This artist's impression shows ESA's Hera mission looming above asteroid 65803 Didymos. (Credit: ESA - ScienceOffice.org) Asteroid exploration has been all the rage lately, and the European Space Agency (ESA) isn’t missing out on the fun. On February 4, ESA released new details about its upcoming Hera mission — the first spacecraft to explore a binary asteroid. The mission will launch to asteroid 65803 Didymos, a binary pair made up of one large body and a smaller object that orbits around it, in 2023. Aptly nicknamed Didymoon, the smaller of the two stretches just 525 feet (160 meters) in diameter — making it the tiniest asteroid ever targeted for exploration.
Sizing Up Didymos
When it comes to the asteroids we’ve visited, Didymos is definitely on the smaller side. Its larger half is just 2,600 feet (780 meters) in diameter, which pales in comparison to asteroids like 253 Mathilde, which is over 30 miles (50 kilometers) wide and was visited by NASA’s Near Earth Asteroid Rendezvous (NEAR) mission in 1997. In fact, only two of the asteroids we’ve probed are smaller than Didymos. Asteroid Bennu, which is currently being studied by NASA’s OSIRIS-REx spacecraft, measures just 1,600 feet (500 meters) across. And Itokawa, investigated by JAXA’s Hayabusa mission in 2005, stretches only 1,150 feet (350 meters). With Didymoon spanning less than half of that, it will by far be the smallest asteroid ever explored.
With the exception of asteroid Bennu, whose photo will be added later this year, this montage shows the 18 comets and asteroids that have been photographed up-close by spacecraft. (Credit: Planetary Society – Emily Lakdawalla)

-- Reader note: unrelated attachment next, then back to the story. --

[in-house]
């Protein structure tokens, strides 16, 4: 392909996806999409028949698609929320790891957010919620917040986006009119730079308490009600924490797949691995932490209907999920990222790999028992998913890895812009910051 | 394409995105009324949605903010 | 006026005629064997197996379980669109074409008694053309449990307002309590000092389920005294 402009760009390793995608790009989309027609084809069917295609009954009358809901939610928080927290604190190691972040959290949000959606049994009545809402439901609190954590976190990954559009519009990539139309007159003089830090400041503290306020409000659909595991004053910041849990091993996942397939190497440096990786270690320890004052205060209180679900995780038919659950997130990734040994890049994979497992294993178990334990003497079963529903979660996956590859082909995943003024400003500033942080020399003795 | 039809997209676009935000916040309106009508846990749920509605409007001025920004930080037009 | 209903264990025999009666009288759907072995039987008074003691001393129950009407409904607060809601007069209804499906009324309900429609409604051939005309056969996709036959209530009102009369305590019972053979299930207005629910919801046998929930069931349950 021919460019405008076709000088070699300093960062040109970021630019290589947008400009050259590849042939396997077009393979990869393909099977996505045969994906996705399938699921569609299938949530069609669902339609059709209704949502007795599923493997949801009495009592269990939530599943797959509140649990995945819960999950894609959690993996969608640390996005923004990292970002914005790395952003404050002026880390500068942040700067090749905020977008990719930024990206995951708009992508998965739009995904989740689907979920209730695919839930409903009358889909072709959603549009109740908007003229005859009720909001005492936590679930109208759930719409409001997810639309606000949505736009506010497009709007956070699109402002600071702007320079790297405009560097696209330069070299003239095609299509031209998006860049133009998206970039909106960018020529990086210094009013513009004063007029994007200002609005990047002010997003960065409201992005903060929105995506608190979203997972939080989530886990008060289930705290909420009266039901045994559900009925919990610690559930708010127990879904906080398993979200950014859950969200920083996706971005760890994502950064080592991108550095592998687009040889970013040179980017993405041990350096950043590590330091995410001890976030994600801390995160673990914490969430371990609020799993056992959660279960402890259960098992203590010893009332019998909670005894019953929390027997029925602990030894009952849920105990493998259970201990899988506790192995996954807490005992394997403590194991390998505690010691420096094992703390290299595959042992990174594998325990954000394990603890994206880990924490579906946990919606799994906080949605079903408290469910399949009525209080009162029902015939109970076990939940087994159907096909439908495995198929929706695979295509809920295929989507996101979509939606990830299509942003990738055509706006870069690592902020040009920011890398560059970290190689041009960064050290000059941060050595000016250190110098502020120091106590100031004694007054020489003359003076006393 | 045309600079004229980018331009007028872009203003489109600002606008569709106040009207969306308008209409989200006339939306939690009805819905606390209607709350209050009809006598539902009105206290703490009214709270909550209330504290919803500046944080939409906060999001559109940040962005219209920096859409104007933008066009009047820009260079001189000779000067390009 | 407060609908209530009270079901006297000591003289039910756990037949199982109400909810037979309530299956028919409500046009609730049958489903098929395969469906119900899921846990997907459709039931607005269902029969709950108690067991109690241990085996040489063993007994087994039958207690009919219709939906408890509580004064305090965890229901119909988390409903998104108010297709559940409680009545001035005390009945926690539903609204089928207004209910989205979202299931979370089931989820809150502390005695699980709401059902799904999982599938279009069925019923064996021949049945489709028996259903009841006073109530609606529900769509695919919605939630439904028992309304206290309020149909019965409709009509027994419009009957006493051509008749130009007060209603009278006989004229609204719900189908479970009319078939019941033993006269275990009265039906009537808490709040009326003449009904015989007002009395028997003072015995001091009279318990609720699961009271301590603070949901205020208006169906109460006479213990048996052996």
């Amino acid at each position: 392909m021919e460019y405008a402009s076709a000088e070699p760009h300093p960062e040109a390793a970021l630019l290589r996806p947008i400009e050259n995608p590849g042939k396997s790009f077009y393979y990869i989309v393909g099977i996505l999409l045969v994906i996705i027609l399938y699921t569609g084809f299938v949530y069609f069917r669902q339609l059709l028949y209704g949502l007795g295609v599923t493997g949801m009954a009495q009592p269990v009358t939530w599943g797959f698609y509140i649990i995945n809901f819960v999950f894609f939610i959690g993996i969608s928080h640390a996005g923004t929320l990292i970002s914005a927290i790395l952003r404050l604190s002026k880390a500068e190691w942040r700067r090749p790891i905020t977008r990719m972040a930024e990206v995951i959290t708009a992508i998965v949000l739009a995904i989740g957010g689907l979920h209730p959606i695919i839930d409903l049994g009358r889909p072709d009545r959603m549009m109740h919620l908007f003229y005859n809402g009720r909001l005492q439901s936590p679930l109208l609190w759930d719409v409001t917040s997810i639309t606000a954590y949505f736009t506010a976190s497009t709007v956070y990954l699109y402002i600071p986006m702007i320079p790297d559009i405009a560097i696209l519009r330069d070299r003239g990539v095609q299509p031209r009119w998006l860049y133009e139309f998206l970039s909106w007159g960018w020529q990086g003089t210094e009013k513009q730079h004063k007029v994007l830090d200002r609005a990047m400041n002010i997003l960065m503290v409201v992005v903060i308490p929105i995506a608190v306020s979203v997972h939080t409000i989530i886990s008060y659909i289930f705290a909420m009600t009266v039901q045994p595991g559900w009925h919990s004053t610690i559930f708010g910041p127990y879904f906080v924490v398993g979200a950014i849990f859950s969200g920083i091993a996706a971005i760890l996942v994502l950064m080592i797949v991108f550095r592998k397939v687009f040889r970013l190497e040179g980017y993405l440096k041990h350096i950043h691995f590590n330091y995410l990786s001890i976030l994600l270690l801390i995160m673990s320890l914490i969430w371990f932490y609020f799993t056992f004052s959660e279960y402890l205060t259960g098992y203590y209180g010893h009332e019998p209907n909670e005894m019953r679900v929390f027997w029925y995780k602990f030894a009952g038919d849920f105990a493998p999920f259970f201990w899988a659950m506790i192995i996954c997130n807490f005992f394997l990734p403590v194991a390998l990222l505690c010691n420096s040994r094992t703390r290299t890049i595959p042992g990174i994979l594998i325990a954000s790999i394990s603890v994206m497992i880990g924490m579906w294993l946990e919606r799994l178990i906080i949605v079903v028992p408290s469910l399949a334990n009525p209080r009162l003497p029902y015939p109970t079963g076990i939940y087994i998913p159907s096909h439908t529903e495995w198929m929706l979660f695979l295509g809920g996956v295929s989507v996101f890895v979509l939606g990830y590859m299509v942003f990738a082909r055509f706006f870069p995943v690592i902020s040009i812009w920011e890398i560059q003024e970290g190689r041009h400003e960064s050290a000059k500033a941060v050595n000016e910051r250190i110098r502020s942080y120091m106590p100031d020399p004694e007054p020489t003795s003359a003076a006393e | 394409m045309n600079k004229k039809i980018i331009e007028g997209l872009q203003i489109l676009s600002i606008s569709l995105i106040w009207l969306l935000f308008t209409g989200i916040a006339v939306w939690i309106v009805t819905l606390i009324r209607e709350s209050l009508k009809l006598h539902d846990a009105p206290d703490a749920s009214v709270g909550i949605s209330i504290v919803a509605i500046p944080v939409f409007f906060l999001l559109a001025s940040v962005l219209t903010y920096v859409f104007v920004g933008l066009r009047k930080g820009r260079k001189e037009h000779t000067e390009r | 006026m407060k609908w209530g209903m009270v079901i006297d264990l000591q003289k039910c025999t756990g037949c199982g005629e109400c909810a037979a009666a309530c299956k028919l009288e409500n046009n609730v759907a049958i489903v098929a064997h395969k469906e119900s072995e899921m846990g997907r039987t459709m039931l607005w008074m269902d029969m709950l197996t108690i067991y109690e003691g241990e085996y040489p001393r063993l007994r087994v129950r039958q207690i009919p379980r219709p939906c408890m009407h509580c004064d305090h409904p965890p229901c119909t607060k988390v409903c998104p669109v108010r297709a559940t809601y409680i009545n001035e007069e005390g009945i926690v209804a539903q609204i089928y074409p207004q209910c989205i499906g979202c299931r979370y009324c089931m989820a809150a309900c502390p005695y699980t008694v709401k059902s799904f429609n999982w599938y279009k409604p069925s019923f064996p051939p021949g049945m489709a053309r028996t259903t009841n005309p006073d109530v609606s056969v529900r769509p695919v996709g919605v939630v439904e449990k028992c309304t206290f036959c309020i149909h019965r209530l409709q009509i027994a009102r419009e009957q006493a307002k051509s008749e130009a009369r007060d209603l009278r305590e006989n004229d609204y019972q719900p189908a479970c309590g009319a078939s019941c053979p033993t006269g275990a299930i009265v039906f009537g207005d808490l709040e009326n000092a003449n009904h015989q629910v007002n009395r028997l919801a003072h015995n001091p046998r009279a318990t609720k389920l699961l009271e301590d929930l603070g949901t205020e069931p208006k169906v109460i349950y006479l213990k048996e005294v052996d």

But while Hera will be the first to explore Didymos, it won’t be the first to arrive at Didymos. In 2022, the Double Asteroid Redirection Test (DART) mission will target Didymoon as part of NASA's Planetary Defense program, which aims to protect Earth from potentially hazardous comets and asteroids. DART will test its ability to deflect asteroids by crashing into Didymoon and altering its orbit around Didymos. NASA selected Didymoon because of its close proximity to Earth and its surprisingly dangerous size. Asteroids like Didymoon are quite small, so they can be hard to see, but they're still large enough to break through Earth's atmosphere and cause significant damage when they hit the ground. Learning how to deflect these small, near-Earth objects could someday save us from a devastating asteroid impact.
Here Comes Hera
After DART’s mission is complete, Hera will arrive in 2026 to analyze the binary pair. The craft will measure their masses, note their surface properties and study Didymoon’s new orbit and impact site. Equipped with CubeSats to explore their surfaces, Hera will be the first mission to get an up close and personal look at a binary system, which make up about 15 percent of known asteroids. These stats will not only give insight into how DART worked, but will also help us understand the formation and evolution of binary asteroids.